These conflicts would likely result in litigation, with winners and losers, something which would further polarize the UDC contracting partners, resulting in the inevitable collapse of the UDC possibly before the 2019 general elections. If the Registrar had accepted the amendments, the BMD and the BPP were likely going to approach the courts to review his decision, something which would result in a protracted legal battle much to the delight of the BDP which is also currently suffering internal strife because of the Khama and Masisi feud.


In my view, the Registrar’s decision gives an easy and respectable escape for the BNF and BCP. They can easily convince their members that given the time remaining before the 2019 general elections challenging the Registrar’s decision in the courts would delay their campaigns. They can also manipulate their members by claiming, falsely of course, that even if they went to the courts they are unlikely to succeed because the courts are biased in favour of the ruling BDP. Some have already suggested this by claiming that the Registrar made this decision because of political influence.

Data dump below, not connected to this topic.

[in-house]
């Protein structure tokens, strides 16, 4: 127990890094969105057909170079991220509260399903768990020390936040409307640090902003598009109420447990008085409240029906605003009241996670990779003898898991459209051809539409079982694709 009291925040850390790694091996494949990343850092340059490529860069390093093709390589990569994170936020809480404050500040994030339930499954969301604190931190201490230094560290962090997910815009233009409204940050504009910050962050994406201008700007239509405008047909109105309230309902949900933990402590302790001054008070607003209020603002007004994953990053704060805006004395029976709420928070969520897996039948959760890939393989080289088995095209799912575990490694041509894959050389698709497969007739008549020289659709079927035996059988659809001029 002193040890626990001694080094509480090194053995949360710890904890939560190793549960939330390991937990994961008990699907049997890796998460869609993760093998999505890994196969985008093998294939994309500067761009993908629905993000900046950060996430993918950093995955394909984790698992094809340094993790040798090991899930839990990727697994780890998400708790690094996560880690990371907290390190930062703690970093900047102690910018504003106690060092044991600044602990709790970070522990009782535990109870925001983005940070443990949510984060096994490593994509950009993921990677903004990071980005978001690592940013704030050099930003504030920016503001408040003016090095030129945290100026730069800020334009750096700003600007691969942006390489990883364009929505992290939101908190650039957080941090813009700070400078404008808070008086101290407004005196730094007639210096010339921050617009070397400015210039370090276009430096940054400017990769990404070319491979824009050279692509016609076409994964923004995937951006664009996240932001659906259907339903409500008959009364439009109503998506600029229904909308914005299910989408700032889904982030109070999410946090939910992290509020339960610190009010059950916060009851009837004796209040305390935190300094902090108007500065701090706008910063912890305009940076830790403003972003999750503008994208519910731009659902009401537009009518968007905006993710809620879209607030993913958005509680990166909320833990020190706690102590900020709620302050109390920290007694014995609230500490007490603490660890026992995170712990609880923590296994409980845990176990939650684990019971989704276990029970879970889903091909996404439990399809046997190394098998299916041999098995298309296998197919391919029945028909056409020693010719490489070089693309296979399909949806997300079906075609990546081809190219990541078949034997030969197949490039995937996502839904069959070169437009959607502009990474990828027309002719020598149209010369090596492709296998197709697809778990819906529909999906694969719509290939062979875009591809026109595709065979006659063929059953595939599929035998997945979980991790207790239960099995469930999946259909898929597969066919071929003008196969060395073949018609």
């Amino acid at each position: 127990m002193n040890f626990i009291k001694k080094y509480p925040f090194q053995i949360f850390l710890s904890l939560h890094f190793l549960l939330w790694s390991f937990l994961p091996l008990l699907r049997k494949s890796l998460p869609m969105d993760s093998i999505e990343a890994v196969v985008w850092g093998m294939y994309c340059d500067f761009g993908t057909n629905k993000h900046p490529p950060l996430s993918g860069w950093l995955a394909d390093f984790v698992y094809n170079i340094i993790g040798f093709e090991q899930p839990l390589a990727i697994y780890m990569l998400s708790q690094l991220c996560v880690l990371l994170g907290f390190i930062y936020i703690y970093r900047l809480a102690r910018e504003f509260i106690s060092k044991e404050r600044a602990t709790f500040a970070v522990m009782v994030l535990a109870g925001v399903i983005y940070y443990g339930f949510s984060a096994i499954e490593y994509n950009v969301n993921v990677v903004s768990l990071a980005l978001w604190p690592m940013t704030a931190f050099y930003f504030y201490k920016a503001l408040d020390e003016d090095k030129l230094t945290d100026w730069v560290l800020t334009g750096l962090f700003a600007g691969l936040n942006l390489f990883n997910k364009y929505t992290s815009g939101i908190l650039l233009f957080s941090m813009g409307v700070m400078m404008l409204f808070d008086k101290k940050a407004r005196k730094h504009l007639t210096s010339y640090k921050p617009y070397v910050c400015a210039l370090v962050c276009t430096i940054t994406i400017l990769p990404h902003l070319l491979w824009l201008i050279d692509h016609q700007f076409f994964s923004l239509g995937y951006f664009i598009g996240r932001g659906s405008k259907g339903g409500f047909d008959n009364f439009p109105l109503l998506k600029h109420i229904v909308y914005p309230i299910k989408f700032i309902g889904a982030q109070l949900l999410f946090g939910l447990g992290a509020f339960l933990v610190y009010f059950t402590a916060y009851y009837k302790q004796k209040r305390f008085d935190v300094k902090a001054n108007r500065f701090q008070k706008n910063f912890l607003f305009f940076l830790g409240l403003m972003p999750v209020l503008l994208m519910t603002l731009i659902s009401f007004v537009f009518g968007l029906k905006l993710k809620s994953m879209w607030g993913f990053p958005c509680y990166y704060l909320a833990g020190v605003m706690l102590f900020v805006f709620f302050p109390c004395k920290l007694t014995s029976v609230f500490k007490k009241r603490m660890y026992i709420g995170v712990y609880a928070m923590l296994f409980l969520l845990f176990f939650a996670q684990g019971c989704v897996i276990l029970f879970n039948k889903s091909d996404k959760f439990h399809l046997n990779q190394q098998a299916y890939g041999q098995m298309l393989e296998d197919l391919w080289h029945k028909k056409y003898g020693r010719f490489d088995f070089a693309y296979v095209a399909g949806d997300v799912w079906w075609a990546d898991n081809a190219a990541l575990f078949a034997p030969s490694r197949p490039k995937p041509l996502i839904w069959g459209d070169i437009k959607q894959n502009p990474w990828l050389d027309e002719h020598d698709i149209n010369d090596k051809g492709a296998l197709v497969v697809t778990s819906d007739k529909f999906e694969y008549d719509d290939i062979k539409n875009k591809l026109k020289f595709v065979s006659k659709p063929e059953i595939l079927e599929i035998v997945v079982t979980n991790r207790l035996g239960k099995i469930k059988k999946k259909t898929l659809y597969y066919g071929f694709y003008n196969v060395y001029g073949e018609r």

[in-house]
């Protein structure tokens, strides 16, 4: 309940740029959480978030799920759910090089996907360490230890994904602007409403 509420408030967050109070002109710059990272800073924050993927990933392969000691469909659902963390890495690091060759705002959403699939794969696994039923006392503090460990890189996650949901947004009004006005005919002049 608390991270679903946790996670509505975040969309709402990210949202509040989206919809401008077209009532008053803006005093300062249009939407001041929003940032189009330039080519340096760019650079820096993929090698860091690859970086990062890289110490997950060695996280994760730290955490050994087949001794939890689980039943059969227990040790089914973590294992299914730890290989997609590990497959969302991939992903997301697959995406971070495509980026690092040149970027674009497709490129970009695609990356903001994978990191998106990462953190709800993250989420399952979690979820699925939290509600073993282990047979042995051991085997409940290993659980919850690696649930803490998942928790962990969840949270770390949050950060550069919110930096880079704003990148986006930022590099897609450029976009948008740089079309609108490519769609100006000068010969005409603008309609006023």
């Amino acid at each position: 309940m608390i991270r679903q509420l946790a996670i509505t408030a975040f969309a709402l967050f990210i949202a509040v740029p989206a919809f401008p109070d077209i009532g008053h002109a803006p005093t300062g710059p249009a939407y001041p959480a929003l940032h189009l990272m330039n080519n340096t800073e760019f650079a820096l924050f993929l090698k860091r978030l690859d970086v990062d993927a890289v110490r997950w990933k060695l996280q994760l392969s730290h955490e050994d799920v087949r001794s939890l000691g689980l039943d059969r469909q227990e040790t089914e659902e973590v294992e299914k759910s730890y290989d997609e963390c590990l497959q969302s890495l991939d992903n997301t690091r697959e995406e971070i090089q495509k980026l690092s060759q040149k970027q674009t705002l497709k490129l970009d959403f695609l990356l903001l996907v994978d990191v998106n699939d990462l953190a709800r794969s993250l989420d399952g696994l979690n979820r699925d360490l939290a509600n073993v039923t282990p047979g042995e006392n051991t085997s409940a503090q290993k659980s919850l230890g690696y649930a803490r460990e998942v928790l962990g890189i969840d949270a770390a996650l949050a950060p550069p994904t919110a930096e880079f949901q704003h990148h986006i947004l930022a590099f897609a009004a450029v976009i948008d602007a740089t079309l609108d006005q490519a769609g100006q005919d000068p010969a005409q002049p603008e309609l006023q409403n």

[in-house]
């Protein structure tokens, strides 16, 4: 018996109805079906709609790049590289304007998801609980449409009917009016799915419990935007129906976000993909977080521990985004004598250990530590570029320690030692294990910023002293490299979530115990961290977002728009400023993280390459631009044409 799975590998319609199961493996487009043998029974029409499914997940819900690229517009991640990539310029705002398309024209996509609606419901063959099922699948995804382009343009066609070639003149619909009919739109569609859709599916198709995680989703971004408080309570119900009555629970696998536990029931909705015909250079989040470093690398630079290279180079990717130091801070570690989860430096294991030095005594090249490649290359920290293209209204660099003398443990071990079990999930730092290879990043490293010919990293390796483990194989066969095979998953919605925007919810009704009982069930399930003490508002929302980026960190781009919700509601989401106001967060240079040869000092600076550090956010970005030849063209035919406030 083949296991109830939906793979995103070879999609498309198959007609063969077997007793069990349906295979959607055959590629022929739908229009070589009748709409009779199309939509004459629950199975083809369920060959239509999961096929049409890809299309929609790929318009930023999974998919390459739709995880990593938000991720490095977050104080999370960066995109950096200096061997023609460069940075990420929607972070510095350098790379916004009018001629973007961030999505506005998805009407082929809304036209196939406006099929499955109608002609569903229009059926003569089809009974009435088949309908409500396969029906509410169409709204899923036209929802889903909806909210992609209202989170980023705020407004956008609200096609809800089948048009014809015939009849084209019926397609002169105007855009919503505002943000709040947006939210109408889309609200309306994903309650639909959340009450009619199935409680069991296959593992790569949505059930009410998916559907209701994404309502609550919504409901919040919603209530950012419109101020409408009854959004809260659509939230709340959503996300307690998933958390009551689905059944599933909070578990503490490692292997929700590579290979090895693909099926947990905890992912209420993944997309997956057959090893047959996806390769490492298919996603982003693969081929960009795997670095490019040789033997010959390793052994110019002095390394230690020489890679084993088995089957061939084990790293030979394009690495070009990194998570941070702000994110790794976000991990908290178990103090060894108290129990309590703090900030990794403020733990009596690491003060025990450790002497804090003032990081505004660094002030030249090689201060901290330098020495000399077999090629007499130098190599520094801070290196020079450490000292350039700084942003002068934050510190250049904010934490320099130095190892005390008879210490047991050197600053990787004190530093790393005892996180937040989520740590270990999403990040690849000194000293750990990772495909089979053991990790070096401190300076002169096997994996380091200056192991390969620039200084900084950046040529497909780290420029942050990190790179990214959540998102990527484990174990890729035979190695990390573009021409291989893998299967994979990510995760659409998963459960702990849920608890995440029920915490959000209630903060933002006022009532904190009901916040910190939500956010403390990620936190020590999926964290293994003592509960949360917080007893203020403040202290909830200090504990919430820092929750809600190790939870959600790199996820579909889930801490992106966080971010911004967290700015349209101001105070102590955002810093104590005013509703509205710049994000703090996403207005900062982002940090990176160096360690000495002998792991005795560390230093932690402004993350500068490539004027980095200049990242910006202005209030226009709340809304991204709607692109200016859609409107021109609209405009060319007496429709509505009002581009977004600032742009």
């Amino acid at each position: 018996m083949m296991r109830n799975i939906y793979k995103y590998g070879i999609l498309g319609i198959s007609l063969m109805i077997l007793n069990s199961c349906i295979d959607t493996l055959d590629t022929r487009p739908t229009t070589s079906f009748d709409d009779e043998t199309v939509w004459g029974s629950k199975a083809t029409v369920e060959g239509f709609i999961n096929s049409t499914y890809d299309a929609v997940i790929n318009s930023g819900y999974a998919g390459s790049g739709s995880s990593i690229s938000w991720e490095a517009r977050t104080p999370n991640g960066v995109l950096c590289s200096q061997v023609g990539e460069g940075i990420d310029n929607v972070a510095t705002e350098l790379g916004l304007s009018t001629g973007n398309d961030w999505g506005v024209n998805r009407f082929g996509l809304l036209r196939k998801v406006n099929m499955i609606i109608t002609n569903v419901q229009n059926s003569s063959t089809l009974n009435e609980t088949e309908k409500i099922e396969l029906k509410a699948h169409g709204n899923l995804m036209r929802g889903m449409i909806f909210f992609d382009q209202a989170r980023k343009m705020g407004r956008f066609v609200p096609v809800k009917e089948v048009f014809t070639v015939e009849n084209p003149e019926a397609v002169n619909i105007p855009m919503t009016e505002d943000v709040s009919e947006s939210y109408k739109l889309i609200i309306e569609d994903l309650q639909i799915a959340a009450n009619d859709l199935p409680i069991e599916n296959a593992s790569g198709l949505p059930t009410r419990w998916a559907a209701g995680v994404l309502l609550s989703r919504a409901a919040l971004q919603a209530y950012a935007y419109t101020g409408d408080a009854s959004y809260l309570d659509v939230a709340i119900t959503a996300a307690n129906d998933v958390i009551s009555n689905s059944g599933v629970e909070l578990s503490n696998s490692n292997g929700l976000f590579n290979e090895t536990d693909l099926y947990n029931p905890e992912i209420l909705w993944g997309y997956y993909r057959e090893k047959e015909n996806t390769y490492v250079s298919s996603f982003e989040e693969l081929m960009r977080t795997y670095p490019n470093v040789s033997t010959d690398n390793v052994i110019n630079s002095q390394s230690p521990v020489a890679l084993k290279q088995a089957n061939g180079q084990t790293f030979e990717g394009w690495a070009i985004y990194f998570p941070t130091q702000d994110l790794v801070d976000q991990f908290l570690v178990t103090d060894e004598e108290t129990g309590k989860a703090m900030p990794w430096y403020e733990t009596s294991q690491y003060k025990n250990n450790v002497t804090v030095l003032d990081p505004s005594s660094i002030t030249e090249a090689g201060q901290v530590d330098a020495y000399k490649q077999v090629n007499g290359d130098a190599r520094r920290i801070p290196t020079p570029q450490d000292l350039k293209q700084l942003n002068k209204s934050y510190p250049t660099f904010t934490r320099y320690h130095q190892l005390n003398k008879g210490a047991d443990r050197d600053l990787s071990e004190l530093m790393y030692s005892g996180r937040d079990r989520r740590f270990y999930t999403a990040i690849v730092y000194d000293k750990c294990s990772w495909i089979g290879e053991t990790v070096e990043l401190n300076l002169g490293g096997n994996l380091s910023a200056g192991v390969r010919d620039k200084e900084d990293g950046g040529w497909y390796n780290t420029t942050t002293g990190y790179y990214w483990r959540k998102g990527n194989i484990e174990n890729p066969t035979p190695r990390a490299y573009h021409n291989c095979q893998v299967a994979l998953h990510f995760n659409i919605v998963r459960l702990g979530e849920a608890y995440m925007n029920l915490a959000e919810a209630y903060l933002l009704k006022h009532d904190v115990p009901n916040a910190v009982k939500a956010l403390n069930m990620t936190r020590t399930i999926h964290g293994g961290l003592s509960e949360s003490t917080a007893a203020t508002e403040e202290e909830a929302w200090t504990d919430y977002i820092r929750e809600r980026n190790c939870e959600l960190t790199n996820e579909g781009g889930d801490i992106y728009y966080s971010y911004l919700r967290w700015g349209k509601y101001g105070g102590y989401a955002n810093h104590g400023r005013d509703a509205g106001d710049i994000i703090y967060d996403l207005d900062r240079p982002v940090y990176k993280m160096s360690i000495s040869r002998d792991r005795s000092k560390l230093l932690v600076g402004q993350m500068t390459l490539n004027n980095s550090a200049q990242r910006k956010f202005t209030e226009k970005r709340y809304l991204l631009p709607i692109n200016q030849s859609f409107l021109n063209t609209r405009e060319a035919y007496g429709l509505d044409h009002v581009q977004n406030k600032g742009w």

After all, the BNF and BCP leadership already have the mandate to enter into a bilateral relationship for the 2019 general elections if the UDC problems are not resolved by mid-August, which deadline has lapsed. In any event, there are those who believe that for as long as Advocate Sydney Pilane, whom they accuse of being a BDP operative planted to destabilize the Opposition, is part of the UDC it cannot win the 2019 general elections.


It would, therefore, be easy for the BNF and BCP leadership to convince such people to leave the UDC and enter into a bilateral relationship which is after all a resolution of the parties’ respective conferences. It, however, remains to be seen how the UDC will react to the Registrar’s decision.


Already, the fact that about two days after the decision was taken there was no emergency meeting called to discuss the matter shows that it may not be that much of a concern to the UDC or at least the BNF and BCP.If the matter were indeed taken seriously by now an emergency Central Committee meeting would have been called; press releases would have been issued and legal action against the Registrar would have been threatened.